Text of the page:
Over a ten-year period, the filmmaker, who trained as a cameraman, took up position on a balcony in three Middle Eastern towns: Erbil, in Iraqi Kurdistan; above the Montaza Al Sa’a crossroad in Ramallah in the middle of the second Intifada (2000-2003); and from the top of a building in the Karrada district of Baghdad, the filmmaker’s hometown, which he left 30 years ago and was then occupied by Americans.
From endless construction works to huge traffic jams at an intersection, this ballet of workers and machines initially offers the senses an urban choreography. But the circulation of the itinerant bakers returning each evening after curfew, street sweepers, beggars and schoolchildren is constantly hampered — the outcome of a political situation that sparks the viewer’s imagination.
On the stop-start worksites where security wavers, construction struggles against chaos, whilst on the street, orderliness at times takes a coercive turn. Yet, the cumulative effect of this dispositif also reveals a journey through governments and occupations. Midway between Jacques Tati and Elia Suleiman, a population’s resilience can also take the form of a stubborn fountain.
(Charlotte Garson- Critique de cinéma)
“What I found in Whispers of the Cities turned out to be completely different from what I’d imagined, and dreaded. Abid takes the audience on a slice of life journey that lasts ten years, yet seems to take only a few minutes. It’s surreal, wonderful, enlightening, infuriating and then once again, wonderfully surreal. The segment on Ramallah made me yearn once again for the beauty and charm of Palestine, while I decided that personally, I could cross off Erbil from my travel bucket list…….for all the wrong, yet very personal reasons. I don’t like rain. But you’ll have to watch Whispers of the Cities and decide the rest for yourself.”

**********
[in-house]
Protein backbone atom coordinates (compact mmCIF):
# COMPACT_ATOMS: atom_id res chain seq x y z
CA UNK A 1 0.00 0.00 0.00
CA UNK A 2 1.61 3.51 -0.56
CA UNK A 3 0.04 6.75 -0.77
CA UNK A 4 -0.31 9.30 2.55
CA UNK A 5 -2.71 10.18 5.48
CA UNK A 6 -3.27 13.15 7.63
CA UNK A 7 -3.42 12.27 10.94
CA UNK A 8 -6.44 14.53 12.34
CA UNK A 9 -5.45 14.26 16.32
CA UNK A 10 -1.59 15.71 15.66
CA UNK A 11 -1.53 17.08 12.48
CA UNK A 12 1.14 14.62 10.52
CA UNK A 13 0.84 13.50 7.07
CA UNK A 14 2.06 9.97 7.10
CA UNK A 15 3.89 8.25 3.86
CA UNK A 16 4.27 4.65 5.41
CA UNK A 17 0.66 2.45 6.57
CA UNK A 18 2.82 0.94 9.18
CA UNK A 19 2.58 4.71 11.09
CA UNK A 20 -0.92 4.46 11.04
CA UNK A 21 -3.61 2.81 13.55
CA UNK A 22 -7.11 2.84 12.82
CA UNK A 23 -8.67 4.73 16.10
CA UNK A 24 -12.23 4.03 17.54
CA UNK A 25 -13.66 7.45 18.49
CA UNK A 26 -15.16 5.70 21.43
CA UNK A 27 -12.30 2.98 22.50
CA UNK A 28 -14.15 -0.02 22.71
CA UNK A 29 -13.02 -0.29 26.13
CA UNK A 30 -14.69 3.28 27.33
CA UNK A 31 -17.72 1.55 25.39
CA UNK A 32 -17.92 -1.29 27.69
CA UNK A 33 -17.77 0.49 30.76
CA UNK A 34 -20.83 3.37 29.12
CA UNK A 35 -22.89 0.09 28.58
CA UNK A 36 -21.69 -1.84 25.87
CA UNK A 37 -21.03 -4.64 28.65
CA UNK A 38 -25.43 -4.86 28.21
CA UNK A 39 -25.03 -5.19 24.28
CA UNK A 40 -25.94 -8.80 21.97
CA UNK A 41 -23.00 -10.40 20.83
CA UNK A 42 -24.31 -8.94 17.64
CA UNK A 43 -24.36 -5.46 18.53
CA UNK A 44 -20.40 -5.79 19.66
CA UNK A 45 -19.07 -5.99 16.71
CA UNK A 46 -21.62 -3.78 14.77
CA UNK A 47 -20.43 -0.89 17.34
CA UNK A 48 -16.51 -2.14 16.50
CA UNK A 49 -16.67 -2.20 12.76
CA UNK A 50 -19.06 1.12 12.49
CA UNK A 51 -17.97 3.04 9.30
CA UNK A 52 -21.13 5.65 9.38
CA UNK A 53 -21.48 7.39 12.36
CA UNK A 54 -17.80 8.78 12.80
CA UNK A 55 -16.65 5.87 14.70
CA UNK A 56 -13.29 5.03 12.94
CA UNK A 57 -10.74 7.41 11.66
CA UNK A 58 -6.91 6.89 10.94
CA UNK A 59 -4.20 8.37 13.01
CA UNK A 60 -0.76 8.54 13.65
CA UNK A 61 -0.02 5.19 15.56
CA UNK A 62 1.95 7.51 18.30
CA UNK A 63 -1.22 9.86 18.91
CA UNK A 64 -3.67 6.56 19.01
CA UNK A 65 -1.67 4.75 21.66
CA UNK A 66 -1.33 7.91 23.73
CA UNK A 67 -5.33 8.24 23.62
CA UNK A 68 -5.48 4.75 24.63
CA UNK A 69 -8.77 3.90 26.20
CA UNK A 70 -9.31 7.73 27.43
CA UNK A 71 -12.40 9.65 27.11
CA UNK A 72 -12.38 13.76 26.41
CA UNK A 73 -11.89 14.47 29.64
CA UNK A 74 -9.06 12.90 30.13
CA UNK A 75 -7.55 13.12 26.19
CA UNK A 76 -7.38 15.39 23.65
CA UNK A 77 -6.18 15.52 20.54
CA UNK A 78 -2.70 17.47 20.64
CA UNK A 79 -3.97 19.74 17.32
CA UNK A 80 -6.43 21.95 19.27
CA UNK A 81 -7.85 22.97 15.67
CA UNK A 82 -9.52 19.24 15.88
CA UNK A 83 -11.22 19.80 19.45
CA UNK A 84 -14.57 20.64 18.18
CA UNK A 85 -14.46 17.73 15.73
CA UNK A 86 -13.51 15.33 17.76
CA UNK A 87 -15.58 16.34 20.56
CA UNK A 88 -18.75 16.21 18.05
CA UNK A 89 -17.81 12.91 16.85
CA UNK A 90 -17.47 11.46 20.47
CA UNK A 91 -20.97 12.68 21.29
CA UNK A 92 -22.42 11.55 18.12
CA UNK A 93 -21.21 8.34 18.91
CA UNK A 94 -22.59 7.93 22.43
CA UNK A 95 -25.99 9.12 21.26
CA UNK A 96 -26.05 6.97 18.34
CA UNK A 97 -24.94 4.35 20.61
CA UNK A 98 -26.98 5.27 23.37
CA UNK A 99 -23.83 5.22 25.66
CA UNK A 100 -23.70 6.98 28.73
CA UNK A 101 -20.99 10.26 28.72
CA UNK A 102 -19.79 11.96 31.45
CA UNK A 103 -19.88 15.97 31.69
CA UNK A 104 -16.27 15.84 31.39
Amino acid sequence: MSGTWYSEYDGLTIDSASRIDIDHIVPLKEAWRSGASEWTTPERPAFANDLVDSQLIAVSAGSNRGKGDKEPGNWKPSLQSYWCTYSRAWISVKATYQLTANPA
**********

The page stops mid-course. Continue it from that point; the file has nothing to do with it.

(E Nina Rothe – The Huffington post)
“Watch, See, Feel: Kasim Abid’s Whispers of the Cities. Despite appearing like a collection of passive surveillance footage, Whispers of the Cities is not a departure from the filmmaker’s more personal past works. It is observational, but not objective. The scenes, while not staged, are nevertheless choreographed.
Abid had no control over what he saw, over the events unfolding before his camera’s lens. But he could exercise some power over what the film’s audience would see.
He dictates what is and is not significant through what he edits out and what he allows to remain, through what he chooses to linger on or skim over, through his arrangement and positioning of scenes.”
(Sophie Chamas – Ahram Online)
“One film didn’t win a prize in any category, although it should have, because it was unusual, significant, formally radical, experimental, and because it reduced the documentary film to its simplest denominator: showing, observing, and not judging. This film opens the audience to a piece of reality and allows it the freedom to sharpen its view, to make discoveries, to decide freely and to interpret. The audience is freed from the compelling view of the filmmaker, who suggests how to look at things.”
(Wilfried Reichart FIPRESCI jury member at te 7th Abu Dhabi Film Festival, 2013)
Life through a window can be monotonous and basic, but he weaves in the simple things in life – rain pouring down, people cross roads, newspapers are sold, food is delivered – as life gets more and more complex in these cities.
There are vignettes that speak volumes…army are on the streets of Ramallah, there is an explosion and curfew.
(Mark Adams, chief film critic SCREEN DAILY)